Just back from a great experience with two friends, Donal and Paul from N.I Survival School. We
decided many months ago to enter the woods on a Friday with nothing but a
knife, a metal cup and the clothes on your back. For me this meant a Mora
companion knife, a metal crusader cup. Clothes included a t-shirt, fleece and
water proof jacket, trousers, socks and boots. In an emergency bag I had a
first-aid kit but I intended to treat what i could with what nature could
provide. I had further emergency kit in the car but it would be very stupid not
It went very well. All 3 people on the challenge were knowledgeable and
had plenty of hands on experience of the skills we would need to survive. Lets
be clear. A person in good health will not starve to death in 3 days but there
are a number of concerns, the provision of good shelter and water being
The weather on Friday was sunny but humid within the wood. Donal arrived
before i did and put together an excellent lean to shelter with fire pit and
reflector for warmth.
When I arrived we got on with the task of making fire. First we went about
gathering the materials for a hand drill set. I selected a straight piece of
Elder and Donal prepared a hearth of Ivy.
We quickly set to work and produced plenty of heat and smoke but the
humidity beat us the first few attempts. We then decided that it would be a
better use of our energy to make a bow drill set to use mechanical advantage to
overcome the issues with damp. We used Donal’s shoe lace as a string for the
We gathered a number of different drills, Ivy, Sycamore and Lime and a few
different boards too. Paul had arrived and we set about the task as a team,
everyone playing a crucial role.
3 hours later we produced fire from a set of Lime drill and Ivy
hearth. The final few attempts where made in pitch darkness which was a
challenge in itself.
During breaks in the preparation myself and Paul set about improving
or building our shelters. Again in the dark. This was by choice as I wanted to
see what could be done with little light. You do not always arrive at your
destination in the day light after all.
Myself and Paul decided to sleep in our shelters without fire due to
limited space. We covered ourselves with bracken(not ideal) and debris.
The fire was now going well and we decided to turn in.
I awoke in the night just before first light and re-stoked our main fire.
Then i went for a wonder. I was treated to the sight of young foxes practising
pouncing in the adjacent field.
The morning brought rumbling stomachs and thirst.
First came water. I went out into the field with my jumper as a sponge and
gathered about half a pint of dew from the fields. I then wrung it out into my
cup and boiled it before drinking. It tasted quite fresh and was slightly
flavoured by the grass.
We then went to the nearby river and using an old litre vodka bottle we
found (with a teaspoon of vodka in it), and our cups collected about 2 litres
of water. This we boiled in the bottle and the cups. We made tea from Doug Fir
needles which was good and refreshing.
We went out and foraged for our breakfast. The land was surprisingly forthcoming
and we managed to gather Burdock roots, Cat tails roots and stems, Wild
Raspberries, cleavers, thistle hearts, Meadowsweet among other plants.
The roots were roasted and tasted great with a boost of energy soon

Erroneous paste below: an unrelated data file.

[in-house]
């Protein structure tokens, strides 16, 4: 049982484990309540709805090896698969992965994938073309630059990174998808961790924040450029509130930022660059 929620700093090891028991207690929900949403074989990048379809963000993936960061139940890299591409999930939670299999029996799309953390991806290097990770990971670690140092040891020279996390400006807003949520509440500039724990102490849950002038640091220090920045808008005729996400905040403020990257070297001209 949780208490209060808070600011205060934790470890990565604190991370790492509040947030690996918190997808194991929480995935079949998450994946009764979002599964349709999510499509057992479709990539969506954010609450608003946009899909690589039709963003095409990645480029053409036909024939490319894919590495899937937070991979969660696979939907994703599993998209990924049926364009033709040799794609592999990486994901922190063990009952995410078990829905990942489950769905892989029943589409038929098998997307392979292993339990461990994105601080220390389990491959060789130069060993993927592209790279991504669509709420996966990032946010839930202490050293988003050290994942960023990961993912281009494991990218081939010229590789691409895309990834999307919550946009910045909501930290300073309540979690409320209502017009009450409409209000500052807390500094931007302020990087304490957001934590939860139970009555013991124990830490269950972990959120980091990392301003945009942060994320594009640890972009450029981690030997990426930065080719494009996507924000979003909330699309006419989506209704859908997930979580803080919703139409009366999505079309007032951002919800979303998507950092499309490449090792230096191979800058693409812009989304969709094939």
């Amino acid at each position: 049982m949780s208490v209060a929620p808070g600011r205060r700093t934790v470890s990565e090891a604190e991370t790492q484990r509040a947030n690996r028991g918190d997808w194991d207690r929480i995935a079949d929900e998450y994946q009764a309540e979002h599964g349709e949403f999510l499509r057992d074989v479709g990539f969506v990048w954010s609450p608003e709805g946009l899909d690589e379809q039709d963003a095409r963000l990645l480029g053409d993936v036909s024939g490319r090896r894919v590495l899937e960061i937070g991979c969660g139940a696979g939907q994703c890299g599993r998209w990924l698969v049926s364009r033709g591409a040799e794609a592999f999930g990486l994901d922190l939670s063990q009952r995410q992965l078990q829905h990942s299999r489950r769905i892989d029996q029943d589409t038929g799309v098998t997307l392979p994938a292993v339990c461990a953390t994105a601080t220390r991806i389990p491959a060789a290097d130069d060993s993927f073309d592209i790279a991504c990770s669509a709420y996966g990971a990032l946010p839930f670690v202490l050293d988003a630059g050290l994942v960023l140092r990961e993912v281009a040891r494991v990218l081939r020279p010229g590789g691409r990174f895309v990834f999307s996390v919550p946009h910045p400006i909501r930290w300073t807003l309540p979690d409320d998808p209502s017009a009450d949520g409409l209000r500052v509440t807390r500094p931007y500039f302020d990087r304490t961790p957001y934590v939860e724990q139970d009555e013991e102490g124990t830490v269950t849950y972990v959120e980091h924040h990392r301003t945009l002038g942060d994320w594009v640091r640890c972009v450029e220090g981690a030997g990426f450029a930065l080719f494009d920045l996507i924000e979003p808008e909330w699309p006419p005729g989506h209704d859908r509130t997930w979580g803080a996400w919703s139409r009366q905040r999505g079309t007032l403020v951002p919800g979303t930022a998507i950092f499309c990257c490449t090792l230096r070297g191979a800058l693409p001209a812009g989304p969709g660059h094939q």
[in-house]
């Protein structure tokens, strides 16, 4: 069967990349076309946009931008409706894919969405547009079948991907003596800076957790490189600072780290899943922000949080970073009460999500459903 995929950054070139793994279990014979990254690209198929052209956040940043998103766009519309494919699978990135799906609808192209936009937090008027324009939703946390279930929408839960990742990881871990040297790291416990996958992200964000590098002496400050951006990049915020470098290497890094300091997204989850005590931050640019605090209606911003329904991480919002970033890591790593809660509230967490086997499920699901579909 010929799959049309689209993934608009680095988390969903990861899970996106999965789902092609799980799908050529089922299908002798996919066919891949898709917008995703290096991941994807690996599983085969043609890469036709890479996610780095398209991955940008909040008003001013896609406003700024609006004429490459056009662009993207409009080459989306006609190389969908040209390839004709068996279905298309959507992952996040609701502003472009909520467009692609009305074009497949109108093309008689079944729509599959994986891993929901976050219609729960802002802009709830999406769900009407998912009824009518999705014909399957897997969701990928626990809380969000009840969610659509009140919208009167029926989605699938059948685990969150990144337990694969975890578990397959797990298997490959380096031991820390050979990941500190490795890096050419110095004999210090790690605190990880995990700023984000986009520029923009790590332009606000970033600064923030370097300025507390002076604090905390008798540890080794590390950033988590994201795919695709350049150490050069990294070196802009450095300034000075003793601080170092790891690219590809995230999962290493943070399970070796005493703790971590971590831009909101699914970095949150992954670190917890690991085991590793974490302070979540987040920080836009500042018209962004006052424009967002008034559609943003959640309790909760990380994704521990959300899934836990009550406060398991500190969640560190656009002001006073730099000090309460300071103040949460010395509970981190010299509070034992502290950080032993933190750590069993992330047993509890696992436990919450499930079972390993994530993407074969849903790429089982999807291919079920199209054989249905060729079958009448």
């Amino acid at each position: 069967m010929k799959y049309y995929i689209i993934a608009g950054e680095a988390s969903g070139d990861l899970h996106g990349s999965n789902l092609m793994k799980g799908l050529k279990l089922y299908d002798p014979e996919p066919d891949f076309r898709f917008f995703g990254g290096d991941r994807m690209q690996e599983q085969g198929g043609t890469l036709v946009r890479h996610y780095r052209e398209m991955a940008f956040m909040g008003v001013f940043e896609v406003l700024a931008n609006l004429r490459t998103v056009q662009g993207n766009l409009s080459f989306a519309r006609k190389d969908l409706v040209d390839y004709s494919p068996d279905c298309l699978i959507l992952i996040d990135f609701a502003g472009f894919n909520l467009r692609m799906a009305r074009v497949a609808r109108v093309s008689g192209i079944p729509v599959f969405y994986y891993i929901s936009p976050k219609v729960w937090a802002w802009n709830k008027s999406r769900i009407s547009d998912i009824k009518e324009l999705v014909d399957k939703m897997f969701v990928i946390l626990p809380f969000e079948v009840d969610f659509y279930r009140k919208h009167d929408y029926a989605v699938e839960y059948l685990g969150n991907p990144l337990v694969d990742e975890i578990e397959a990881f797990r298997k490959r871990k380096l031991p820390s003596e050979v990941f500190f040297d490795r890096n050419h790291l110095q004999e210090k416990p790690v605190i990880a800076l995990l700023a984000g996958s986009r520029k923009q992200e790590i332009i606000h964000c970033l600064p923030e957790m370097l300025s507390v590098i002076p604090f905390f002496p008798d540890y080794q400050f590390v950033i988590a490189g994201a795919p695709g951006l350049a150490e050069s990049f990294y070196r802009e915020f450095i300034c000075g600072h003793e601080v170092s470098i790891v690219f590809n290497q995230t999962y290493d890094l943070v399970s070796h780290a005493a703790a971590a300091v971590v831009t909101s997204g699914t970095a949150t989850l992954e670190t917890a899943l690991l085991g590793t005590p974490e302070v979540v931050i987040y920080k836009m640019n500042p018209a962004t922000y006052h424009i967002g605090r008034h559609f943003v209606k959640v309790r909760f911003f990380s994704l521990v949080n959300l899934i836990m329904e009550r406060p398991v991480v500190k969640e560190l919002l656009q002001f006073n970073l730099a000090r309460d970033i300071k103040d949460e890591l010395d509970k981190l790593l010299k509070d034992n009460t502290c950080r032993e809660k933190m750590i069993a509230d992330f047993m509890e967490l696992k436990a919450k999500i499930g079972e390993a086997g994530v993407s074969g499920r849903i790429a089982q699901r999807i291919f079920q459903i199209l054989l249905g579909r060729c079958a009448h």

following from the carbohydrates. The raspberries were small but delicious.
Donal put together a vegetable stew using everything he had found and it was
surprisingly good indeed.
My feet were getting cold and damp due to a hole in my shoe somewhere. I
dried my feet and socks by the fire, which was a good boost to the comfort
The rest of the day was spent roaming around looking for food, tending the
fire. We then decided to rebuild the shelter to incorporate a fire for warm and
improve water proofing.
Donal did the same with his shelter too.
We then went out at dusk and attempted to hunt a few rabbits. Unfortunately there
was very little cover and we could not get close enough to hurl throwing sticks.
The rabbits in this area were constantly hunted and were wise. If we had more time we would have caught them I think.
That night we sat by the fire, drank tea and laughed until it was bed time.
In the night it rained very heavily and I awoke to the creeping cold. The
fire had been extinguished in the last down pour.
We tried to get an ember to rekindle but there was nothing left after the
rain storm. The crown of the tree overhangs well not the first time I have been
a bit cold and wet. The sun would be soon up and we went out for a dander to
see what was about.
An experience like this is not something a person has to do, it’s a challenge
plain and simple. You like challenges or you don’t. Personaly I like to see
what I can do under difficult conditions. I am lucky that I have two friends who
feel the same way.
One thing that I did notice is that we had great moral through the whole
adventure. There was no bickering. Fair enough as time went on we could feel our
bodies start to metabolise fats and blood sugar was low but we were fine.
All 3 of us worked well as a team. We were all independent in our way and
there was no leader. No one had to tell someone else to do something which
helps a massive amount. If the fire needed wood you went and got it and you
often found one of the other guys bringing some back too.
Anyway I look forward to part two which will be in the depths of our winter.
Donal is part of the Irish bushcraft Club IBC